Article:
"George Danden, or Fooled Husband": summary
"George Danden, or Fooled Husband": summary
Anonim

French playwright Jean-Baptiste Poquelin, creator of classical comedy, gained popularity in the 17th century under the pseudonym Molière. He created a genre of everyday comedy, in which plebeian humor and buffoonery were combined with artistry and grace. Moliere is the founder of a special genre - comedy-ballet. Wit, brightness of the image, fantasy make Molière's plays eternal. One of them is the comedy “George Danden, or the Fooled Husband”, a summary of which is set out in this article.

History of writing

1668. Louis XIV is at the zenith of glory, he is lucky, the “sun king” is honored as a pharaoh. Lully and Molière are instructed to combine their efforts for the “Great Royal Amusement” and are given freedom in choosing topics. Molière is composing Georges Dandin, a play in three acts, and Lully is writing music for it.

The plot of the playwright takes from one of his first farces “Jealousy of Barboulier”. The author “ennobles” the heroes, and the jesterturns into an unfortunate man, and the farce - into Molière's ageless comedy "Georges Danden", which tells about a man who married an aristocrat, whose life turned into torture and a lesson to all peasants who, like Danden, would like to rise above their estate and intermarry with the nobles.

rose Georges Danden

Plot and characters

The main character - Georges Danden - a vain and rich peasant, stupid and not very attractive, wooed the daughter of a ruined family. For Danden, this marriage is an opportunity to receive a title of nobility, for the Baron de Sotanville and his wife - salvation from financial ruin. But the wedding of Georges and Angelica does not bring happiness to anyone. The noblewoman and beauty Angelica is ashamed of her simpleton husband, her parents constantly reproach him for ignorance. In addition, the young and handsome Viscount Klitandr is courting his wife. Danden, on the other hand, a self-reflective person, blames himself for everything: “You wanted it, Georges Danden.”

Besides them, the play includes:

  • Kolen is Danden's servant.
  • Claudine is Danden's beautiful wife's maid.
  • Luben is a peasant who serves Viscount Clitandre.
you wanted it Georges Dandin

Action one

The protagonist of the play stands in front of his house and explains his situation. His marriage to a noblewoman is a lesson to all peasants who want a title. How much trouble this marriage brings! Nobility is not a bad thing, but you will not end up with troubles. Better not to mess with them. And he, Danden, experienced for himself,how they act when they let a man like him into their family. The gentlemen cling only to his money, but not to him. No, take a peasant wife, an honest girl, so he married the one who looks down, is ashamed of him, as if he, with all his we alth, cannot recoup the right to be her husband.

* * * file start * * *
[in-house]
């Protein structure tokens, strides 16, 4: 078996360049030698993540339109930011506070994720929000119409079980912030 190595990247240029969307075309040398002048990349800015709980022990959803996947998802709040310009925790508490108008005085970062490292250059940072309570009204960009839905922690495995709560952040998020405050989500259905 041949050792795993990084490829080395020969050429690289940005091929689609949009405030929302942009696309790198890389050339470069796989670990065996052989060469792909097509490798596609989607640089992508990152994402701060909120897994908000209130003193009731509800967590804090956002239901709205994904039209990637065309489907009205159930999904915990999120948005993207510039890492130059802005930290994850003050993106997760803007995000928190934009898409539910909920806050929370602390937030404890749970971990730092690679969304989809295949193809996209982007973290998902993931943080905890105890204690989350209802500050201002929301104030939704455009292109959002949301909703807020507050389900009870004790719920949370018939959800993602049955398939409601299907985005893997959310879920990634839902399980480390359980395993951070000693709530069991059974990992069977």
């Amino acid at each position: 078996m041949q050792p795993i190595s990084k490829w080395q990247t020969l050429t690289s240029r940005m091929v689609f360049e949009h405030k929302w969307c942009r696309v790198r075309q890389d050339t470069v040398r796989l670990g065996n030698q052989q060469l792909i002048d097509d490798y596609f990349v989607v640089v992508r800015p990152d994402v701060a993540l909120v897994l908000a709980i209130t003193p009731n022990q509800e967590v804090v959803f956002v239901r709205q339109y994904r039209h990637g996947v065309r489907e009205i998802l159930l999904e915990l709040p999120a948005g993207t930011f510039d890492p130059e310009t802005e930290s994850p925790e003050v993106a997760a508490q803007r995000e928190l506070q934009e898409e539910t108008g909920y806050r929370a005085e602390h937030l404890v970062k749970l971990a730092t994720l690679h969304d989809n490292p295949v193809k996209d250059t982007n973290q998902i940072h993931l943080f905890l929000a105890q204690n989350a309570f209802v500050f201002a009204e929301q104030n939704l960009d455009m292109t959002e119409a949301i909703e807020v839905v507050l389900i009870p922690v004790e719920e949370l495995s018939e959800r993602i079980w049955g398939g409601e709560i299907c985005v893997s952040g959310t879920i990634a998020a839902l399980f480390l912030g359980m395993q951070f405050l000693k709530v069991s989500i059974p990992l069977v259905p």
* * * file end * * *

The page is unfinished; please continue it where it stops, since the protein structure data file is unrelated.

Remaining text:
His ranting is interrupted by the appearance of the peasant Luben, who comes out of his house. He does not recognize the owner of the property in Danden and frankly says that he gave the young mistress a note from a dandy who settled in the house opposite. The servant of Madame Claudine came out to him and said that the mistress Angelica ordered to hand it over to the owner, that she was grateful to Viscount Clitandre for love. But her husband is a fool, and we must beware that he does not find out anything. Danden, having heard this, becomes furious and dares to complain to the de Sotanvilles.

The father-in-law and the mother-in-law are mean nobles, people are not great, but arrogant. They do not have a penny for their soul, but they are very proud of the antiquity of their kind, connections and privileges. And although arrogant words do not leave their language, they did not disdain to marry their daughter to a “commoner”, who paid their debts and began to be called “Mr. de Dandinier”. That was the end of their gratitude, and they tirelessly reminded their peasant son-in-law that he was no match for them.

fooled husband

Unequal marriage

Madame de Sautanville was indignant that he did not know how to behave in polite society. Tells Georges Dandin to call her "ma'am" and not mother-in-law. The baron is a little softer in temperament than his wife, but this "vixen"spin them as he pleases. He, having listened to the arrogant speeches of his missus, also swaggers, and from now on Georges must call him “you”. Should not speak of Angelica "my wife", because she is higher than him by birth. Father-in-law and mother-in-law sing of ancestors, virtues and Angelica's strict upbringing.